Let’s Hope Innovation Isn’t the Victim
We’re living in strange times. Strange times politically and economically, and it’s beginning to have a profound impact on the technology industry. Huawei is dominating headlines and seems firmly caught in a geopolitical struggle between China and the West.
But nothing is ever black and white. Indictments were announced on 28 January against Huawei by the US Department of Justice (DoJ), citing the violation of sanctions and the theft of trade secrets. Yet in the same month Huawei is a leading witness in another US government agency’s case against a US company — Qualcomm. The suit by the Federal Trade Commission (FTC) claims anti-competitive behaviour by Qualcomm that is stifling competition and causing irreparable harm in the smartphone market.
These two stances by a single government seem wildly at odds with one another. Huawei is being depicted by the DoJ as a disreputable company that will try to get ahead at any cost, while simultaneously being granted leading witness status by the FTC. Moreover, if Judge Koh decides to rule in favour of the FTC against Qualcomm, Huawei is among those that have much to gain. Presenting a highly ambitious Chinese company as an objective voice in a case about whether a leading US rival is pursuing anticompetitive practices would always raise eyebrows. Doing so in the current environment is nothing short of remarkable.
To some extent the situation is unfortunate timing. The rising tide of sentiment against Huawei is the product of a concerted trade stance against China under the Trump presidency and indicative of the high stakes in 5G leadership. Moreover, there is justifiable concern about a lack of attention to security in 5G core networks and how this could be exposed.
It’s fair to say the FTC case against Qualcomm probably wouldn’t have been established under the current administration. Charges were filed by the FTC in the final days of the Obama presidency. What is perhaps most surprising is that this hasn’t yet caught the attention of President Trump and his Twitter stream.
Both situations are complex, with the FTC case involving hours of testimony from the smartphone industry, consultants and economists to determine whether the alleged anticompetitive behaviour has resulted in harm. Nonetheless, we are concerned about the implications. Qualcomm has been a leader in CDMA, 3G, 4G and now 5G. Intellectual property is the product of considerable investment in research and development that takes place years before it manifests itself in consumer products and delivers any revenue. In its fiscal 2018, Qualcomm invested $5.6 billion in such research, or 25% of its $22.7 billion revenue. This is not to suggest others don’t spend huge amounts too, albeit less directly attributable to cellular connectivity. In 2018 Apple invested $14.2 billion (5% of its revenue), Intel invested $13.5 billion (19% of its revenue) and Huawei claims its research spending tops $15 billion annually.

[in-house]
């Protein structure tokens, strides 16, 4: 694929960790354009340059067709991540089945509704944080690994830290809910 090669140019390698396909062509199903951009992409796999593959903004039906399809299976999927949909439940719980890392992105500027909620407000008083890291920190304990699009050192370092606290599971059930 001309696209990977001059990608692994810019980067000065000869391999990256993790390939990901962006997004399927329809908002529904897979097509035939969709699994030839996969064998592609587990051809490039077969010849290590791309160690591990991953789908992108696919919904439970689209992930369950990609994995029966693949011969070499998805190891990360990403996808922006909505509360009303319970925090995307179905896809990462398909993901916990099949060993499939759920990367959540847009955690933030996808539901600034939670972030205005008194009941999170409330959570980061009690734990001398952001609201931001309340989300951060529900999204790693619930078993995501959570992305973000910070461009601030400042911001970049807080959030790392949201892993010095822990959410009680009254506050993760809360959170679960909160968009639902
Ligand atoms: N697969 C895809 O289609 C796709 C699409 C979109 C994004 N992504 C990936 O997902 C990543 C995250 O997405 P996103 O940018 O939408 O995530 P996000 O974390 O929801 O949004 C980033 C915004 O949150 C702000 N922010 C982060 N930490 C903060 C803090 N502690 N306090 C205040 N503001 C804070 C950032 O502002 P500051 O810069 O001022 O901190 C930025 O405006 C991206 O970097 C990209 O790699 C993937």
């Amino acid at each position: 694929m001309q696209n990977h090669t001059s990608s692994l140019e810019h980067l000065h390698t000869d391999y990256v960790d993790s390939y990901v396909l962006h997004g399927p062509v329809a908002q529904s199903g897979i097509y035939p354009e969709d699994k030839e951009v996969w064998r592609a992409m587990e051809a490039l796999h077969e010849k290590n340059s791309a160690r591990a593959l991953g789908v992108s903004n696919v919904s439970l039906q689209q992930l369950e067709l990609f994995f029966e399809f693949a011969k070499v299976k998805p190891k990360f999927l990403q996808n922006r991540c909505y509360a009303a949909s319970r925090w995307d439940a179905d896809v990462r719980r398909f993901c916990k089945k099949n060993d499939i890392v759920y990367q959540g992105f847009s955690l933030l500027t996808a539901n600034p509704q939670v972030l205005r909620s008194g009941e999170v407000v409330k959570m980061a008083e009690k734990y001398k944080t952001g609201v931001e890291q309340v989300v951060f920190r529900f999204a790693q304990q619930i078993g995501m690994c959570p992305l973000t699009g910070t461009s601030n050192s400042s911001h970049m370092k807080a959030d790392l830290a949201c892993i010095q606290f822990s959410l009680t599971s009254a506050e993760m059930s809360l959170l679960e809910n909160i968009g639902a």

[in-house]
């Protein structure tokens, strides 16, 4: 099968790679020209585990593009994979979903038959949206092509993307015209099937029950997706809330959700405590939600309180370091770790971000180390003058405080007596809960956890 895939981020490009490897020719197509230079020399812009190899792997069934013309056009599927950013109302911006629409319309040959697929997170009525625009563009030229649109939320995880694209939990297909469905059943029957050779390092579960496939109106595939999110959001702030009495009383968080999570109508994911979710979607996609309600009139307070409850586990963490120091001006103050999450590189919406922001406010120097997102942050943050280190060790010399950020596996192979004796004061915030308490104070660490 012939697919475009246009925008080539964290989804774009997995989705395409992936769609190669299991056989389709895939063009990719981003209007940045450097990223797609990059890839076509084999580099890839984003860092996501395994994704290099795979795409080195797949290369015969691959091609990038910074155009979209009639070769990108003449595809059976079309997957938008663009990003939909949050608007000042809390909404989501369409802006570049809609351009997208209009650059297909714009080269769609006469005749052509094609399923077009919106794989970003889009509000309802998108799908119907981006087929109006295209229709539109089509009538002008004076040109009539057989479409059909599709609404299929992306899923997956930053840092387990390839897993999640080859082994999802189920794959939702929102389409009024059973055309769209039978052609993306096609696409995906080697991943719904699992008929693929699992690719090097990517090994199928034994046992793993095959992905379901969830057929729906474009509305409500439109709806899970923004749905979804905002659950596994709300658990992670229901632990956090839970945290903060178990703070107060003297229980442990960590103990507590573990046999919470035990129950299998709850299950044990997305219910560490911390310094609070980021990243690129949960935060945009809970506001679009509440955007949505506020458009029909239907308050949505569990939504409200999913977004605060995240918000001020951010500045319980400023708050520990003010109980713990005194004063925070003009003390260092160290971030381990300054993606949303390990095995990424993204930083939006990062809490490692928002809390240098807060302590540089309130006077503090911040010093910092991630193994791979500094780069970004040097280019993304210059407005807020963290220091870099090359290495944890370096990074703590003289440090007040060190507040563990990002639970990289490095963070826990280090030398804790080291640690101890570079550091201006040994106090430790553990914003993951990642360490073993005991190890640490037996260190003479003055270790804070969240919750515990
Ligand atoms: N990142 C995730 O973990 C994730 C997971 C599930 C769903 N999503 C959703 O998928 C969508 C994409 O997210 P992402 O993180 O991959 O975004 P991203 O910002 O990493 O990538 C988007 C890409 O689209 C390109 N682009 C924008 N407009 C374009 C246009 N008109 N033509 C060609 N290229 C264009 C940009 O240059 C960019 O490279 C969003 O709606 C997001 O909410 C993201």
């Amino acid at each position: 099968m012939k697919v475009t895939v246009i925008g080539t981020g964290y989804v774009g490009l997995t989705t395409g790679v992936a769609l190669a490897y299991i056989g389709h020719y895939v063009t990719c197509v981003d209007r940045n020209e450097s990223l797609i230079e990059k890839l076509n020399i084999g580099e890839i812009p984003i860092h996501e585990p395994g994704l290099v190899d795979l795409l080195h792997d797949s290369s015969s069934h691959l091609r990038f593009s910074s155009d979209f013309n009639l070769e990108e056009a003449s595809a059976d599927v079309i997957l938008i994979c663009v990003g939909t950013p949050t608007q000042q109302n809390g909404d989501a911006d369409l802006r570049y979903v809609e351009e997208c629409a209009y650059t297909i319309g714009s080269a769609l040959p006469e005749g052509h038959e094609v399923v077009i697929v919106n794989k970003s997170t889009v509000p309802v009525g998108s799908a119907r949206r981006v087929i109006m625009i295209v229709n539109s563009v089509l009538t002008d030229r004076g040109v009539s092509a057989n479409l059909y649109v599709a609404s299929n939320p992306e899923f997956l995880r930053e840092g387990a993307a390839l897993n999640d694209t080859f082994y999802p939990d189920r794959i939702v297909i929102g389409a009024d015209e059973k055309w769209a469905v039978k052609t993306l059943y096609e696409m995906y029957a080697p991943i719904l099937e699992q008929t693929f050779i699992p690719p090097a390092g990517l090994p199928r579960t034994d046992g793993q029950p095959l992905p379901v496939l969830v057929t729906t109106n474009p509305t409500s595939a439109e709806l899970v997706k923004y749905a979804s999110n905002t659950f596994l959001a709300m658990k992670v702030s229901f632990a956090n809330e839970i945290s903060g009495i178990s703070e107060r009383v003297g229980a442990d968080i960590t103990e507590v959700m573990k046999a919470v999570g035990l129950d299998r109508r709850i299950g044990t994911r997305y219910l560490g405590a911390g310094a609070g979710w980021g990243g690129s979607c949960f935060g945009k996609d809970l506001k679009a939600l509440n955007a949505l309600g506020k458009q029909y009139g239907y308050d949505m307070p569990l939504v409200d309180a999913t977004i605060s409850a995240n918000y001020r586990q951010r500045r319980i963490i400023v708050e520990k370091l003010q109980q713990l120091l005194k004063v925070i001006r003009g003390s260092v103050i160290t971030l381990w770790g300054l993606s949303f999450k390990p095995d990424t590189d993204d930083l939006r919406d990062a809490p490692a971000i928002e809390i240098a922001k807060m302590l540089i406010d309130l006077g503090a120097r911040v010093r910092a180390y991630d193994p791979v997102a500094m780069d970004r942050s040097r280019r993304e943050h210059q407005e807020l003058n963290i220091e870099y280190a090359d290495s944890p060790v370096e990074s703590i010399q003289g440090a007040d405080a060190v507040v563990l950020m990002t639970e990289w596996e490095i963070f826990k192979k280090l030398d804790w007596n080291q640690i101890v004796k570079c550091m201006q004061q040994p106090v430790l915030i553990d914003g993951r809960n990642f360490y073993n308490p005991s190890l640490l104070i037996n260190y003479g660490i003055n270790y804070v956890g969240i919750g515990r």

If that model of innovation is unfairly threatened it would affect not just Qualcomm but the broader industry. There is little question that Qualcomm’s role in 5G innovation will be tangible at Mobile World Congress later this month in Barcelona, where pretty much every 5G device that is announced will contain Qualcomm’s 5G X50 modem. Moreover, Qualcomm has said there are over 30 5G device designs in the pipeline in 2019. A good proportion of Qualcomm’s overall revenue will go back into research and development. It’s a virtuous circle.
The same goes for Huawei. We don’t know the full extent of the evidence against the company, but if it is being unfairly punished because of the geopolitical situation, it will be the market rather than just Huawei that is disadvantaged. Huawei is the leading provider of network equipment by market share. If the market is deprived of a leading supplier with a keen approach to prices, it’ll be the deployment of 5G networks and wider competition that suffers. It’s also hard to ignore the risk of retaliation by China against leading innovators in the West and the further exacerbation of a worrying trend of tech nationalism.
Innovation is a delicate process. That doesn’t mean it should be protected at any cost and particularly if it is either being derived or wielded unfairly. Governments wielding a heavy hand in the innovation process and arbitrarily determining what constitutes a fair return on investment is concerning. We need to be cognizant of the scope for unforeseen damage to the innovation process caused by short-term thinking or short-sighted determinations.
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